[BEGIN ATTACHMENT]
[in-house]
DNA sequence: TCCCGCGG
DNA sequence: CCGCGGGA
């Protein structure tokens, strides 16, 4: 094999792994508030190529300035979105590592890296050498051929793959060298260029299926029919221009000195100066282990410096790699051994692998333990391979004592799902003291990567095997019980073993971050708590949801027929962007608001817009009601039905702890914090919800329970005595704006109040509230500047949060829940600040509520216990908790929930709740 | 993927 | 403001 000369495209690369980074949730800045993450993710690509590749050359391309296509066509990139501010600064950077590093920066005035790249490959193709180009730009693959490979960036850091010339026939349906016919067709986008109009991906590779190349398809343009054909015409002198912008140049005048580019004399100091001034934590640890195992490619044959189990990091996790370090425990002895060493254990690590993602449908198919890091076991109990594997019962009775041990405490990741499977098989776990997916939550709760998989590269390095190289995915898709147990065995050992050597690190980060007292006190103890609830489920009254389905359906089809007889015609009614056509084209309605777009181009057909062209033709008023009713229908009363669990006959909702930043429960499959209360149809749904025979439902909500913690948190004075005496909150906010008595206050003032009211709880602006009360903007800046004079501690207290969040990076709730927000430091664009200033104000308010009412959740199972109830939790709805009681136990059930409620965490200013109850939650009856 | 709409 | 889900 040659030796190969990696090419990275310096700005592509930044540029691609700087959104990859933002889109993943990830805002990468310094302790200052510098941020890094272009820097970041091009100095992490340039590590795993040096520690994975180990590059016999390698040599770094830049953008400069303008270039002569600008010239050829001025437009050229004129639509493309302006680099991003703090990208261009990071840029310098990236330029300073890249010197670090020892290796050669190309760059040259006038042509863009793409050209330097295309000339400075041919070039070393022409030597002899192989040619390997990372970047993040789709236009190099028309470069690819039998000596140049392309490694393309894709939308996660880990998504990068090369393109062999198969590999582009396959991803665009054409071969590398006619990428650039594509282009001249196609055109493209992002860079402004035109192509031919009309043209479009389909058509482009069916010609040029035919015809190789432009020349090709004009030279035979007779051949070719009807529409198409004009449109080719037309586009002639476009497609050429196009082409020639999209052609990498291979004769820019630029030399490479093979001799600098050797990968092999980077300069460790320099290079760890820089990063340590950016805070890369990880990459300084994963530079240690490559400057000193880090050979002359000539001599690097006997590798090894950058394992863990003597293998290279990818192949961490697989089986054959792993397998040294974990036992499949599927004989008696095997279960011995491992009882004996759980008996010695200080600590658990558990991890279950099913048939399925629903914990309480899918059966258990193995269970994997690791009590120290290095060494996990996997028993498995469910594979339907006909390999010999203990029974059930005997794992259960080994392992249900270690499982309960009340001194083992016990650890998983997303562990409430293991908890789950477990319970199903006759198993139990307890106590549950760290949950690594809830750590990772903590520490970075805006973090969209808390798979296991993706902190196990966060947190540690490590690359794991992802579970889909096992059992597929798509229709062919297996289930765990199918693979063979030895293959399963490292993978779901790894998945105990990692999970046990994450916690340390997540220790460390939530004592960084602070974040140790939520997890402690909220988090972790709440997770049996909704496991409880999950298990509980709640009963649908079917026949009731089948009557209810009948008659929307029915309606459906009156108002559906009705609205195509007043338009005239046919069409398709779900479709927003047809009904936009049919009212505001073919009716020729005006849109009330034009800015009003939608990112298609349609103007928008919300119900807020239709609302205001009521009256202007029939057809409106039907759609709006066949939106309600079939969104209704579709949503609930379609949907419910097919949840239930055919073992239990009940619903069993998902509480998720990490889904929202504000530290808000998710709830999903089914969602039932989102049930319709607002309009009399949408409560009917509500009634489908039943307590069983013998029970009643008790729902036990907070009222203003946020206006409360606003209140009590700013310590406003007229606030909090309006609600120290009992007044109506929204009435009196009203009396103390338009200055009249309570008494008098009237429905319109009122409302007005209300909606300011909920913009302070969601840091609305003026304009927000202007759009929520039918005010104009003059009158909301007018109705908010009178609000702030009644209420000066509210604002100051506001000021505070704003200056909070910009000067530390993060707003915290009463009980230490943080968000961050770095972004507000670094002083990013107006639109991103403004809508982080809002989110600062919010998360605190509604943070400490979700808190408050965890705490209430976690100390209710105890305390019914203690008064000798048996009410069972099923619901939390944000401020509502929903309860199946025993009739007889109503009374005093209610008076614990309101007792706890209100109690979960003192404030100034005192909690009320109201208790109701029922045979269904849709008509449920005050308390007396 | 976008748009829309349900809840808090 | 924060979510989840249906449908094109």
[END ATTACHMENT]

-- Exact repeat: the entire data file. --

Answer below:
[in-house]
DNA sequence: TCCCGCGG
DNA sequence: CCGCGGGA
């Protein structure tokens, strides 16, 4: 094999792994508030190529300035979105590592890296050498051929793959060298260029299926029919221009000195100066282990410096790699051994692998333990391979004592799902003291990567095997019980073993971050708590949801027929962007608001817009009601039905702890914090919800329970005595704006109040509230500047949060829940600040509520216990908790929930709740 | 993927 | 403001 000369495209690369980074949730800045993450993710690509590749050359391309296509066509990139501010600064950077590093920066005035790249490959193709180009730009693959490979960036850091010339026939349906016919067709986008109009991906590779190349398809343009054909015409002198912008140049005048580019004399100091001034934590640890195992490619044959189990990091996790370090425990002895060493254990690590993602449908198919890091076991109990594997019962009775041990405490990741499977098989776990997916939550709760998989590269390095190289995915898709147990065995050992050597690190980060007292006190103890609830489920009254389905359906089809007889015609009614056509084209309605777009181009057909062209033709008023009713229908009363669990006959909702930043429960499959209360149809749904025979439902909500913690948190004075005496909150906010008595206050003032009211709880602006009360903007800046004079501690207290969040990076709730927000430091664009200033104000308010009412959740199972109830939790709805009681136990059930409620965490200013109850939650009856 | 709409 | 889900 040659030796190969990696090419990275310096700005592509930044540029691609700087959104990859933002889109993943990830805002990468310094302790200052510098941020890094272009820097970041091009100095992490340039590590795993040096520690994975180990590059016999390698040599770094830049953008400069303008270039002569600008010239050829001025437009050229004129639509493309302006680099991003703090990208261009990071840029310098990236330029300073890249010197670090020892290796050669190309760059040259006038042509863009793409050209330097295309000339400075041919070039070393022409030597002899192989040619390997990372970047993040789709236009190099028309470069690819039998000596140049392309490694393309894709939308996660880990998504990068090369393109062999198969590999582009396959991803665009054409071969590398006619990428650039594509282009001249196609055109493209992002860079402004035109192509031919009309043209479009389909058509482009069916010609040029035919015809190789432009020349090709004009030279035979007779051949070719009807529409198409004009449109080719037309586009002639476009497609050429196009082409020639999209052609990498291979004769820019630029030399490479093979001799600098050797990968092999980077300069460790320099290079760890820089990063340590950016805070890369990880990459300084994963530079240690490559400057000193880090050979002359000539001599690097006997590798090894950058394992863990003597293998290279990818192949961490697989089986054959792993397998040294974990036992499949599927004989008696095997279960011995491992009882004996759980008996010695200080600590658990558990991890279950099913048939399925629903914990309480899918059966258990193995269970994997690791009590120290290095060494996990996997028993498995469910594979339907006909390999010999203990029974059930005997794992259960080994392992249900270690499982309960009340001194083992016990650890998983997303562990409430293991908890789950477990319970199903006759198993139990307890106590549950760290949950690594809830750590990772903590520490970075805006973090969209808390798979296991993706902190196990966060947190540690490590690359794991992802579970889909096992059992597929798509229709062919297996289930765990199918693979063979030895293959399963490292993978779901790894998945105990990692999970046990994450916690340390997540220790460390939530004592960084602070974040140790939520997890402690909220988090972790709440997770049996909704496991409880999950298990509980709640009963649908079917026949009731089948009557209810009948008659929307029915309606459906009156108002559906009705609205195509007043338009005239046919069409398709779900479709927003047809009904936009049919009212505001073919009716020729005006849109009330034009800015009003939608990112298609349609103007928008919300119900807020239709609302205001009521009256202007029939057809409106039907759609709006066949939106309600079939969104209704579709949503609930379609949907419910097919949840239930055919073992239990009940619903069993998902509480998720990490889904929202504000530290808000998710709830999903089914969602039932989102049930319709607002309009009399949408409560009917509500009634489908039943307590069983013998029970009643008790729902036990907070009222203003946020206006409360606003209140009590700013310590406003007229606030909090309006609600120290009992007044109506929204009435009196009203009396103390338009200055009249309570008494008098009237429905319109009122409302007005209300909606300011909920913009302070969601840091609305003026304009927000202007759009929520039918005010104009003059009158909301007018109705908010009178609000702030009644209420000066509210604002100051506001000021505070704003200056909070910009000067530390993060707003915290009463009980230490943080968000961050770095972004507000670094002083990013107006639109991103403004809508982080809002989110600062919010998360605190509604943070400490979700808190408050965890705490209430976690100390209710105890305390019914203690008064000798048996009410069972099923619901939390944000401020509502929903309860199946025993009739007889109503009374005093209610008076614990309101007792706890209100109690979960003192404030100034005192909690009320109201208790109701029922045979269904849709008509449920005050308390007396 | 976008748009829309349900809840808090 | 924060979510989840249906449908094109």